As a mom of a now married young woman, I no longer have the same opportunities to observe Bridgette’s behaviors. I have to trust and continue to pray that this behavior is here to stay. One of the two factors I believe are critical (and pivotal) for patient recovery is the involvement of a parent. Some people might call this parent support, but it’s much more than that. It’s not a cheerleader telling your child they can do it. The parent who is involved, scrutinizing the food intake, the meal plans, eating the meals with the child, receiving the blows of the struggling child, etc. is the scenario that will be most helpful to the patient. I pray I will never go through that again. But as her mom, I will always be aware and will risk a harsh reply by checking in with her if I see something concerning. I love her too much not to.

So, we celebrate with NEDA a day of awareness. Eating disorders are serious. It’s not just a really skinny kid who won’t eat. It’s a really skinny kid who won’t eat and is being held captive by lies they can’t overcome. And those lies can kill them. Eating disorders aren’t just anorexia. It includes over eating, binge eating, and more. If you know someone who might need help, contact NEDA, or your local doctor immediately.

Like the first doctor said when I first took Bridgette, completely unaware of what the problem could be, “We’re not playing in the sand. Get help now.” That doctor knew the signs well. Bridgette went in for an evaluation, was admitted to the hospital and didn’t come home for over two weeks.

St. Vincent’s Hospital – A welcomed visit today.

Bridgette took this picture at the hospital today. It was a place she hated and yet the staff there saved her life.

Praise God. He is the bread of life, but we have to eat bread, too!

Bridgette has her own blog about her eating disorder journey. You can find it at:

Bridgette and Goliath

 

I wish I could say I got to enjoy this. I attempted having a fire again, hoping I’d figured out how to keep smoke from billowing into my house, but I hadn’t. I ended up pouring water onto it. But it sure looks pretty, doesn’t it!?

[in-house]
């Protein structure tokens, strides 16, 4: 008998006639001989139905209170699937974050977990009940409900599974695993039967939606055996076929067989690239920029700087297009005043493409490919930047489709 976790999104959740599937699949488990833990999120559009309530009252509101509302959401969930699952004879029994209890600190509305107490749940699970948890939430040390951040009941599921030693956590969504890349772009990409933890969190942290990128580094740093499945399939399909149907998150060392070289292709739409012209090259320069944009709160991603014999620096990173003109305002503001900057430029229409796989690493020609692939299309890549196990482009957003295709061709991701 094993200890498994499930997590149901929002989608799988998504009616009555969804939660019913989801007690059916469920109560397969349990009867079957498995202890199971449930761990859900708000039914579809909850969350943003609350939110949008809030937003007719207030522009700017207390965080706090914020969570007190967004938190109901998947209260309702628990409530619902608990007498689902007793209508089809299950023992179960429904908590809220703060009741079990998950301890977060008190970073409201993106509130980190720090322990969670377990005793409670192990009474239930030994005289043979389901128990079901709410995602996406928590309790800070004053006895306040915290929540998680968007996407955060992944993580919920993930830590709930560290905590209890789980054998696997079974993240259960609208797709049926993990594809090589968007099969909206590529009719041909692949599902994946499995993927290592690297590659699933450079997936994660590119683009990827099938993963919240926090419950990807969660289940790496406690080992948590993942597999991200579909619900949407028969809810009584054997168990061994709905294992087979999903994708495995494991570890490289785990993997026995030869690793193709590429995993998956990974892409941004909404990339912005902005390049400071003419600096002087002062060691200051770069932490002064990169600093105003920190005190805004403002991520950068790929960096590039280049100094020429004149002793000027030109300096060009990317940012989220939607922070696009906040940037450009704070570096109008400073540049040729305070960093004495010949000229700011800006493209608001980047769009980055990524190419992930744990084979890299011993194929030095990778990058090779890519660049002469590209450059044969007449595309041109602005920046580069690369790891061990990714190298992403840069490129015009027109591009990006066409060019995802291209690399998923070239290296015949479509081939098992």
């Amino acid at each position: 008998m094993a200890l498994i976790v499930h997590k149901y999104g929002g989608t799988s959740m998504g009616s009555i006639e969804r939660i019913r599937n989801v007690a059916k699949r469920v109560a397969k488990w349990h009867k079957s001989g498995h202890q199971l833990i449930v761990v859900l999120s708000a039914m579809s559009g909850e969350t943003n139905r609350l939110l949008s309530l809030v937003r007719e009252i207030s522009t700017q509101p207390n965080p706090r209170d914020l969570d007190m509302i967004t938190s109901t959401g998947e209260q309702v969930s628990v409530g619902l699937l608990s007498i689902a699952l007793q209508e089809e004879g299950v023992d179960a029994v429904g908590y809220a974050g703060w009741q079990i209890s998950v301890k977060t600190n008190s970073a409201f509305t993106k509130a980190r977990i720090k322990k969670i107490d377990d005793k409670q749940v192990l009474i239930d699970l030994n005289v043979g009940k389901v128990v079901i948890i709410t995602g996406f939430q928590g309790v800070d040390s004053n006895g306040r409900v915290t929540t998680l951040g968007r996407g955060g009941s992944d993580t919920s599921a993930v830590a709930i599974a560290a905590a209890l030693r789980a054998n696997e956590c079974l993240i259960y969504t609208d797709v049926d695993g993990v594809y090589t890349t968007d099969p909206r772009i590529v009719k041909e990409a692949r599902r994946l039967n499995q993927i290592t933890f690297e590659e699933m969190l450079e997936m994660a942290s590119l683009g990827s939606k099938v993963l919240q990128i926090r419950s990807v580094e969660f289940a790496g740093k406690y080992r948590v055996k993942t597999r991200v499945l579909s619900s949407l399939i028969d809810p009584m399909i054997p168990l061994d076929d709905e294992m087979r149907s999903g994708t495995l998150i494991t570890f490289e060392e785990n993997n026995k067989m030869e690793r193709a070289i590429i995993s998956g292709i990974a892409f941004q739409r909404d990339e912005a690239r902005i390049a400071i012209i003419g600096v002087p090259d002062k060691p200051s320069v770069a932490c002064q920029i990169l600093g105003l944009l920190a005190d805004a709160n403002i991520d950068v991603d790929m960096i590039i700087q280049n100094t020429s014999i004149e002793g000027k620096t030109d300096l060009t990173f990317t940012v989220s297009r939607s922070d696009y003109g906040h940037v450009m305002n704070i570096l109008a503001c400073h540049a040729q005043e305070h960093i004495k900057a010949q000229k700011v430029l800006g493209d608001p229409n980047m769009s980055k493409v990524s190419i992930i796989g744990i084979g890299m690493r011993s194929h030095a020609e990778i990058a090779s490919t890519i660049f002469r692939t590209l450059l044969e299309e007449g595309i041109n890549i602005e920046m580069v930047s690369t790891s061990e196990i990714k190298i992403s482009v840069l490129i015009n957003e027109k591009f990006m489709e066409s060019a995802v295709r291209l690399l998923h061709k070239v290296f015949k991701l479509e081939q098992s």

I know it’s a week late for this, but since my job isn’t a beat reporter, you can bet my current affairs will always be a day late, which is in keeping with me, because I’m always a dollar short! I’m enjoying the idea of an extra day off with our inclement weather, yet as it sits right now, the inclement weather has hit every area except Washington County. Just the idea of it is giving me a possible false sense of a few extra hours to play with, so play I will!

Playing for me is to write a blog post that’s been on my mind since last Sunday. The Super Bowl upset that I’m referring to has nothing to do with the outcome of the Patriots / Rams game on February 3rd. I had such a great time at my friends’ house eating good food, catching up, and enjoying a defensive game. While many people thought it was boring, I was engaged with anticipation of which defense was going to break down and allow the other team to score. Since Bradley plays defense, I appreciate that perspective of a game and I was thoroughly entertained.

But what did disappoint me was the halftime show. Adam Levine was fine. I wish he would smile because he’s so much cuter when he does. His gyrating distracted me. I enjoy his personality on The Voice, but I didn’t find the same sense of satisfaction in his Super Bowl performance as I do watching him banter with Blake Shelton about The Voice contestants.

The Super Bowl upset was this: the halftime show’s second performer. I’m going to expose my ignorance by admitting I don’t even know who he was. I know he’s a big deal because he performed at the Super Bowl. I’m out of the loop with pop culture. I’m not even going to look up who the performer was. I don’t care about tearing him down, and this post is about more than this performer.  My disappointment is in the people who are in a position of decision making. I was so frustrated that the second half time performer sang a song that required many of his phrases to be bleeped out. I don’t get it. I feel like sports is the one arena that should be sacred. That anyone should be able to take their child to a sporting event and trust that it’s family friendly, absent of anything that would require us to plug our kids’ ears or explain anything other than why the Patriots took so long to score and the significance of a young coach and quarterback getting to play in the Super Bowl.